What is it like to volunteer for Halifax Habitat for Humanity?
Just ask Community Relations and Volunteer Coordinator Andy Thompson. Andy’s first connection with Halifax Habitat for Humanity was as a volunteer. Like many others, mind he felt that volunteering would provide him with new skills and connections in the community.
The results did not disappoint. He enjoyed the experience so much, sale he joined the team.
As the coordinator for volunteer activities for Halifax Habitat for Humanity – the Daytona area’s Habitat affiliate – Andy’s primary goal is to find a good fit for volunteers and create a great experience. From the time a new volunteer group arrives until the time they leave, he’s on point to help in any way he can.
His motto – “Wear relaxing clothes and we’ll take care of the rest.”
Start the day with a welcome and fellowship.
“It’s important to greet every volunteer as they arrive at the project,” Andy says. “People will arrive at different times and I greet them like they are my friends. We treat our volunteers like they are our friends, because they are.”
Andy takes the opportunity to provide a brief background about Habitat and engages by asking volunteers to share what they know about the agency. It’s a great way to gauge what the community knows and where the agency needs to target its messaging.
Of course there is a focus on safety and what precautions volunteers need to take, but when Andy gives an orientation he also shares about the different partnerships that arise from volunteering. He shares about the local businesses that contribute to Habitat for Humanity and the difference each and every volunteer makes when they give their time.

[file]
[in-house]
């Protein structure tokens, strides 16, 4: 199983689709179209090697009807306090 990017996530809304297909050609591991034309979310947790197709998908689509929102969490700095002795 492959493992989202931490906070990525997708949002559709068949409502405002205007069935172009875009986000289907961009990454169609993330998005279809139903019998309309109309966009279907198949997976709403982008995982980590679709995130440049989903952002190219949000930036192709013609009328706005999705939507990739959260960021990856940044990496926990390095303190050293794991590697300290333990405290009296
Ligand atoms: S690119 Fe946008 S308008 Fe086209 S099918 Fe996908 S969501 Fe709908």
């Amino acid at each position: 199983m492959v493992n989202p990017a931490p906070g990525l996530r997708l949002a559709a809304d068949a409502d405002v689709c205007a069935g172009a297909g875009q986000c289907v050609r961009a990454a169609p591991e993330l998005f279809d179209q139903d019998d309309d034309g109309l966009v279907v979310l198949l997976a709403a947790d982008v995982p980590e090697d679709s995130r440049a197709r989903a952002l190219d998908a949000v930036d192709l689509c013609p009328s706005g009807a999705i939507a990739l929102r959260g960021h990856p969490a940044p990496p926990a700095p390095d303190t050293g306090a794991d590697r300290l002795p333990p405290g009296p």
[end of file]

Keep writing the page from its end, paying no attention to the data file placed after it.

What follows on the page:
Volunteers are on a mission.
When volunteers arrive, they are on a mission to get started. Andy says there is always a scheduled start time, but when teams arrive a little early, he’s ready. The local Air Force Recruits are a perfect example of ready and eager. The volunteers arrived early, with gloves on, and ready to lay sod. They expeditiously finished the day’s work in just under two and a half hours.
Andy says progress like that made by the recruits isn’t surprising. For decades, the business community has been tremendously supportive by identifying Habitat needs and finding ways they can help.
Longtime Habitat corporate supporter Barton Malow Company recently sent a crew and equipment for one project and spread 40 yards of dirt and raked it out. It was a job that would have taken days, perhaps even weeks, to complete without the equipment and extra manpower.
What speaks volumes about the Halifax Habitat volunteer experience is that every group that comes out wants to come back. Andy says even the volunteers who participate because of court ordered community service hours want to come back.
Volunteers have spirit, yes they do!
It’s hard work but volunteers make it fun. Andy recalls a time when a Bethune Cookman Sorority came out to volunteer at a job site. The women all wore military grade work boots decorated with their sorority numbers.
Volunteering for Halifax Habitat even made the bucket list.
There are many lists a business can be featured on, but none are as rewarding as making a volunteer’s bucket list. This summer, volunteers Diane and Rick joined in on a project because of Diane’s bucket list. She said she always had it on her bucket list to volunteer at a Habitat House and this year was the year. Just like other volunteers, the experience was so memorable, Diane and Rick have already come back.
Do you have a volunteer story with Habitat for Humanity? Please share it with us.